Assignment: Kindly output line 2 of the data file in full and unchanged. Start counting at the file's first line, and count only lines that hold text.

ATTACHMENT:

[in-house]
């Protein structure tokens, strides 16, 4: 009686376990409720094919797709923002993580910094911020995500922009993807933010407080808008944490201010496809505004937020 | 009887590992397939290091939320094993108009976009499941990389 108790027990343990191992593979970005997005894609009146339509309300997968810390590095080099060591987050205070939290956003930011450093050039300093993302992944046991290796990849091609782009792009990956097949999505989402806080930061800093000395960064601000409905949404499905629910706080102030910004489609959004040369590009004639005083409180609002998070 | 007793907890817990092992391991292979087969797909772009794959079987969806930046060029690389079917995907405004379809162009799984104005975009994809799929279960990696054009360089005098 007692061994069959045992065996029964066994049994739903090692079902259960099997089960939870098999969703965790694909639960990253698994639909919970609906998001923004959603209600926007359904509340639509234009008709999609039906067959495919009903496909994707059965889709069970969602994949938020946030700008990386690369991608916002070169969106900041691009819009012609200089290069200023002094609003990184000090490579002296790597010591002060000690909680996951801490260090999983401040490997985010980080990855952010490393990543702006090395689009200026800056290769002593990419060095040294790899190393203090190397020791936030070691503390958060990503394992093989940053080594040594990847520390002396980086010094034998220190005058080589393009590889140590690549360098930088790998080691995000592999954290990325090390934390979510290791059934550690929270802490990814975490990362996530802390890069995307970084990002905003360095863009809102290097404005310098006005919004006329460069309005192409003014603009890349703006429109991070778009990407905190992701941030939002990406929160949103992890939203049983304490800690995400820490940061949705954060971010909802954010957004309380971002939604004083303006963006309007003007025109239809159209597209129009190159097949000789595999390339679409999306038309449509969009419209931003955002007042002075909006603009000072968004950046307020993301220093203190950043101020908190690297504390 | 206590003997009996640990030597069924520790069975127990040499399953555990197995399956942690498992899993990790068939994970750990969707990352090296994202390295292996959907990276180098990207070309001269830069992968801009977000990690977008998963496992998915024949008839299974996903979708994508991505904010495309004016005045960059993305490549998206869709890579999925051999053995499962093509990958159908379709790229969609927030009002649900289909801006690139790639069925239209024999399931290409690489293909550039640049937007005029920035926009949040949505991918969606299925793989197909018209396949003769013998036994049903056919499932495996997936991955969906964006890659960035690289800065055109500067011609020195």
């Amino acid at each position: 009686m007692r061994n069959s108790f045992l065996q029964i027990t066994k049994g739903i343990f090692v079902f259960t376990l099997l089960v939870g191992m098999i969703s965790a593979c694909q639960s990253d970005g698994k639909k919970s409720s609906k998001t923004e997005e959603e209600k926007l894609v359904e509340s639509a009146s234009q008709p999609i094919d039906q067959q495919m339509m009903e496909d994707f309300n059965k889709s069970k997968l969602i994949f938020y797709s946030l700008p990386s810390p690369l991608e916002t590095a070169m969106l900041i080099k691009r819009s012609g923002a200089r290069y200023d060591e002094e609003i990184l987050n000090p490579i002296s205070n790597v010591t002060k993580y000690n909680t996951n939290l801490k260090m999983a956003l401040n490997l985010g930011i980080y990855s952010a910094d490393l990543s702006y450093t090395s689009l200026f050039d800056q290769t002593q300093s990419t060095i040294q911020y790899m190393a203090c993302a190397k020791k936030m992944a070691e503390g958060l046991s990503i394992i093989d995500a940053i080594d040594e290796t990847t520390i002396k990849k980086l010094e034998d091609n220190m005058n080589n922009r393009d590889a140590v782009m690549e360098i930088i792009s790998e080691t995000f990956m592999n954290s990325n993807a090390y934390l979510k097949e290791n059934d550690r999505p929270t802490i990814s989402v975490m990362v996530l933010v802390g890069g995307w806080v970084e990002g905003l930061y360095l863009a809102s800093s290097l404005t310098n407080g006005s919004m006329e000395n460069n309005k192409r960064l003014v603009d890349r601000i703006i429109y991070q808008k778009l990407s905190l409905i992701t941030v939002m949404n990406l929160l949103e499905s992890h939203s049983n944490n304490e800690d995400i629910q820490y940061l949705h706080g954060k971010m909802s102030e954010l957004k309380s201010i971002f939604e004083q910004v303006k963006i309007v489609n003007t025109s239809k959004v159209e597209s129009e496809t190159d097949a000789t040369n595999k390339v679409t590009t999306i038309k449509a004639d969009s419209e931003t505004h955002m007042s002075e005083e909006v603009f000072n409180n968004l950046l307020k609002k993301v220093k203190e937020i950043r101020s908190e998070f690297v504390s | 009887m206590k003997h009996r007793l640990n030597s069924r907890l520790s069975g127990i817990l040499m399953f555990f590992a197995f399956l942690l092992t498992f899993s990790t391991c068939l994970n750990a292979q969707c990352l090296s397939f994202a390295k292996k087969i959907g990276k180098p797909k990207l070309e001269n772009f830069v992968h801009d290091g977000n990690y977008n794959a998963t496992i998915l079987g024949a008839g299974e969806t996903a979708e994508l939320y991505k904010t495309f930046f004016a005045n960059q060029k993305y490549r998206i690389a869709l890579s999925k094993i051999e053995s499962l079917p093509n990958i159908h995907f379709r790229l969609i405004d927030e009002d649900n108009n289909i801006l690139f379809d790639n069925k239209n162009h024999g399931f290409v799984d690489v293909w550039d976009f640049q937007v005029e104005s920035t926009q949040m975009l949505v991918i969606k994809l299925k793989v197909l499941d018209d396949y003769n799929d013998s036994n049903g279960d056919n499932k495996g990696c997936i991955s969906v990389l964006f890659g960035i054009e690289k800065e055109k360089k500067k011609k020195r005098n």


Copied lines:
């Protein structure tokens, strides 16, 4: 009686376990409720094919797709923002993580910094911020995500922009993807933010407080808008944490201010496809505004937020 | 009887590992397939290091939320094993108009976009499941990389 108790027990343990191992593979970005997005894609009146339509309300997968810390590095080099060591987050205070939290956003930011450093050039300093993302992944046991290796990849091609782009792009990956097949999505989402806080930061800093000395960064601000409905949404499905629910706080102030910004489609959004040369590009004639005083409180609002998070 | 007793907890817990092992391991292979087969797909772009794959079987969806930046060029690389079917995907405004379809162009799984104005975009994809799929279960990696054009360089005098 007692061994069959045992065996029964066994049994739903090692079902259960099997089960939870098999969703965790694909639960990253698994639909919970609906998001923004959603209600926007359904509340639509234009008709999609039906067959495919009903496909994707059965889709069970969602994949938020946030700008990386690369991608916002070169969106900041691009819009012609200089290069200023002094609003990184000090490579002296790597010591002060000690909680996951801490260090999983401040490997985010980080990855952010490393990543702006090395689009200026800056290769002593990419060095040294790899190393203090190397020791936030070691503390958060990503394992093989940053080594040594990847520390002396980086010094034998220190005058080589393009590889140590690549360098930088790998080691995000592999954290990325090390934390979510290791059934550690929270802490990814975490990362996530802390890069995307970084990002905003360095863009809102290097404005310098006005919004006329460069309005192409003014603009890349703006429109991070778009990407905190992701941030939002990406929160949103992890939203049983304490800690995400820490940061949705954060971010909802954010957004309380971002939604004083303006963006309007003007025109239809159209597209129009190159097949000789595999390339679409999306038309449509969009419209931003955002007042002075909006603009000072968004950046307020993301220093203190950043101020908190690297504390 | 206590003997009996640990030597069924520790069975127990040499399953555990197995399956942690498992899993990790068939994970750990969707990352090296994202390295292996959907990276180098990207070309001269830069992968801009977000990690977008998963496992998915024949008839299974996903979708994508991505904010495309004016005045960059993305490549998206869709890579999925051999053995499962093509990958159908379709790229969609927030009002649900289909801006690139790639069925239209024999399931290409690489293909550039640049937007005029920035926009949040949505991918969606299925793989197909018209396949003769013998036994049903056919499932495996997936991955969906964006890659960035690289800065055109500067011609020195």